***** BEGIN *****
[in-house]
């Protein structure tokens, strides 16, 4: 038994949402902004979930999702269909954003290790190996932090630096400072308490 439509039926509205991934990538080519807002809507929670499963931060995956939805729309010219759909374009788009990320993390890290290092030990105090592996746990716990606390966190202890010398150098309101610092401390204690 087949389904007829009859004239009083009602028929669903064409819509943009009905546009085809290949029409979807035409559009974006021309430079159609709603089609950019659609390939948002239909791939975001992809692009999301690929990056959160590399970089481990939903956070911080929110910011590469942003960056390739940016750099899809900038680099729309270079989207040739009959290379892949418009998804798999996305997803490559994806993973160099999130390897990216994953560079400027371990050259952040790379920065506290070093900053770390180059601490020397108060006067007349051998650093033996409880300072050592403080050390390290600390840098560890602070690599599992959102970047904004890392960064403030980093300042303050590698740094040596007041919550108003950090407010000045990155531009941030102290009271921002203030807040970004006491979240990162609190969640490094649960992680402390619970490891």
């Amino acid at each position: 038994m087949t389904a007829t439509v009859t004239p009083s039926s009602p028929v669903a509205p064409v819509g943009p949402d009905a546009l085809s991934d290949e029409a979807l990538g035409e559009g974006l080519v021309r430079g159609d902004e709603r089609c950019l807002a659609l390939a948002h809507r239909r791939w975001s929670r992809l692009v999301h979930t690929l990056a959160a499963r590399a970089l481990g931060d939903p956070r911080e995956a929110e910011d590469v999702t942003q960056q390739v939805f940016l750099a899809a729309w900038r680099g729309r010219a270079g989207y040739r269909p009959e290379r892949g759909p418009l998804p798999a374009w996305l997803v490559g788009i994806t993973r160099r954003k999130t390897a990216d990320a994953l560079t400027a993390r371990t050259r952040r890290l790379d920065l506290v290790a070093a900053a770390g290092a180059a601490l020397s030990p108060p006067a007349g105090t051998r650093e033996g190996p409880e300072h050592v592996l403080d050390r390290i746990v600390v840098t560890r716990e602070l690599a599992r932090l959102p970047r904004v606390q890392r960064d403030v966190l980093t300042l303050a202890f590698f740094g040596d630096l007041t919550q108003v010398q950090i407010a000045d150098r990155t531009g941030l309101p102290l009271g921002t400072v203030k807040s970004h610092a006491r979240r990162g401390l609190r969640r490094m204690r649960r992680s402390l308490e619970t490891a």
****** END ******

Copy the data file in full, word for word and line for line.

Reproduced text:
[in-house]
């Protein structure tokens, strides 16, 4: 038994949402902004979930999702269909954003290790190996932090630096400072308490 439509039926509205991934990538080519807002809507929670499963931060995956939805729309010219759909374009788009990320993390890290290092030990105090592996746990716990606390966190202890010398150098309101610092401390204690 087949389904007829009859004239009083009602028929669903064409819509943009009905546009085809290949029409979807035409559009974006021309430079159609709603089609950019659609390939948002239909791939975001992809692009999301690929990056959160590399970089481990939903956070911080929110910011590469942003960056390739940016750099899809900038680099729309270079989207040739009959290379892949418009998804798999996305997803490559994806993973160099999130390897990216994953560079400027371990050259952040790379920065506290070093900053770390180059601490020397108060006067007349051998650093033996409880300072050592403080050390390290600390840098560890602070690599599992959102970047904004890392960064403030980093300042303050590698740094040596007041919550108003950090407010000045990155531009941030102290009271921002203030807040970004006491979240990162609190969640490094649960992680402390619970490891």
């Amino acid at each position: 038994m087949t389904a007829t439509v009859t004239p009083s039926s009602p028929v669903a509205p064409v819509g943009p949402d009905a546009l085809s991934d290949e029409a979807l990538g035409e559009g974006l080519v021309r430079g159609d902004e709603r089609c950019l807002a659609l390939a948002h809507r239909r791939w975001s929670r992809l692009v999301h979930t690929l990056a959160a499963r590399a970089l481990g931060d939903p956070r911080e995956a929110e910011d590469v999702t942003q960056q390739v939805f940016l750099a899809a729309w900038r680099g729309r010219a270079g989207y040739r269909p009959e290379r892949g759909p418009l998804p798999a374009w996305l997803v490559g788009i994806t993973r160099r954003k999130t390897a990216d990320a994953l560079t400027a993390r371990t050259r952040r890290l790379d920065l506290v290790a070093a900053a770390g290092a180059a601490l020397s030990p108060p006067a007349g105090t051998r650093e033996g190996p409880e300072h050592v592996l403080d050390r390290i746990v600390v840098t560890r716990e602070l690599a599992r932090l959102p970047r904004v606390q890392r960064d403030v966190l980093t300042l303050a202890f590698f740094g040596d630096l007041t919550q108003v010398q950090i407010a000045d150098r990155t531009g941030l309101p102290l009271g921002t400072v203030k807040s970004h610092a006491r979240r990162g401390l609190r969640r490094m204690r649960r992680s402390l308490e619970t490891a």